State-run PNOC Exploration Corp. said Wednesday it withheld its consent on the sale of the 45-percent stake of Shell Philippines Exploration B.V. in the Malampaya deepwater gas-to-power project to the Udenna Group.
PNOC EC, subsidiary of Philippine National Oil Co., owns a 10-percent stake in Service Contract 38 or the Malampaya gas project in northwest Palawan.
“We communicated to the operator [Spex] about us withholding our consent, so right now it depends on the operator how the operator will act, after we withheld our consent,” PNOC EC president and chief executive Rozzano Briguez told Senator Sherwin Gatchalian during a Senate hearing.
Shell Petroleum N.V. signed in May this year an agreement with Malampaya Energy XP Pte Ltd., a subsidiary of Udenna, to sell its entire shareholdings in Spex.
The Udenna Group already owns a 45-percent stake in Malampaya, after acquiring the holdings of Chevron Malampaya LLC.
The Shell Group agreed to sell its 45 percent in the Malampaya gas project to the camp of businessman Dennis Uy, chairman of Udenna Group, for $460 million.
Spex, operator of SC 38, then sought the consent of its joint venture partner PNOC EC, which has the right of first refusal.
Gatchalian, chairman of the Senate energy committee, asked whether PNOC EC was no longer giving its consent to the deal. Briguez replied, “Yes, that is correct.”
“Mr. chairman, right now, I think we are still into the process wherein the operator of the SC that is Spex might communicate to us and ask clarification on it or maybe ask clarification on our not giving consent or withholding of consent. That is where we are now,” Briguez said.
Energy Secretary Alfonso Cusi said the department was monitoring developments in the transaction.
“What are we going to evaluate if there is no consent by the parties. We will await for that,” Energy Cusi said, when asked by Gatchalian on whether the department would continue its evaluation of the Spex sale.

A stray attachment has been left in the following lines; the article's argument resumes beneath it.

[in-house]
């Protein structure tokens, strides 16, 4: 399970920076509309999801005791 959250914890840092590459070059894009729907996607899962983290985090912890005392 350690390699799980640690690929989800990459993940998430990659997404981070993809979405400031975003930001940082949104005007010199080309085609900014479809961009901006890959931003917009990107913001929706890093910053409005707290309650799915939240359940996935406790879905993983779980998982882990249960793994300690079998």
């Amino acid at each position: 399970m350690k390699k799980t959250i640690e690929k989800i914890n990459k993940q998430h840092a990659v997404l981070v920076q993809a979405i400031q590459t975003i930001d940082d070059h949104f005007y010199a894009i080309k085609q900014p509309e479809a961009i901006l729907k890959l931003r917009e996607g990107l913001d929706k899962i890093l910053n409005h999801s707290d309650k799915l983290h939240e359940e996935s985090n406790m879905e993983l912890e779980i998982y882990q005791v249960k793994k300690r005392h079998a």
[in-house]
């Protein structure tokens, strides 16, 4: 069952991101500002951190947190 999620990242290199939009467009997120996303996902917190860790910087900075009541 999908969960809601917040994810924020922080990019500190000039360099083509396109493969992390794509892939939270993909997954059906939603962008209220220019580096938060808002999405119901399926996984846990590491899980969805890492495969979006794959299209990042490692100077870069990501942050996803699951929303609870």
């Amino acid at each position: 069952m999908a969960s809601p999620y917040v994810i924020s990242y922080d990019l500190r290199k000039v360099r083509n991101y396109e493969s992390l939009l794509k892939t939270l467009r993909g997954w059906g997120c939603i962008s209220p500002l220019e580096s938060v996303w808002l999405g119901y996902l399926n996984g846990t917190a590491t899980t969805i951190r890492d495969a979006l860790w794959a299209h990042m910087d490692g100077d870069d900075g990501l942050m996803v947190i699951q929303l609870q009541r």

PNOC EC informed Spex on Monday, but begged off against informing the Senate hearing of the basis of its decision until it was able to inform its partner and stakeholders.
“We only gave the consent to the operator two days ago and out of respect to other parties, not to disclose because our partner and stockholders have to be informed first,” Briguez said.
Gatchalian agreed, saying an executive session could be held to discuss the issue.
“In spirit of transparency and educate us, we will request from you a comprehensive briefing later on,” the Senate committee on energy chairman said.
Spex managing director Kiril Caral said the company could not move forward with the sale without the consent.
“Without the consent of PNOC EC, we will not be able to proceed with the completion at the moment,” Caral said, confirming it received the PNOC EC letter “notifying their decision through their board not to consent to the transaction.”
“They did not explain the reasons. We very much are interested to understand the reasons for the decision at the appropriate time, as I understand come January,” he said.
He said Spex was “very disappointed with the outcome of the decision of PNOC EC.”
“However we continue to engage to find out if there is anything we can do to address the concerns that might have led to this decision,” said Caral.
He said both parties would need to meet and discuss to understand the PNOC decision.
“I would not go beyond that at this point until we have a clear picture of the reasons behind of the action taken by the board of PNOC EC,” he said.
PNOC EC earlier it has stringent control measures and systems in place to make certain that the company would come up with a sound business decision particularly on the transaction.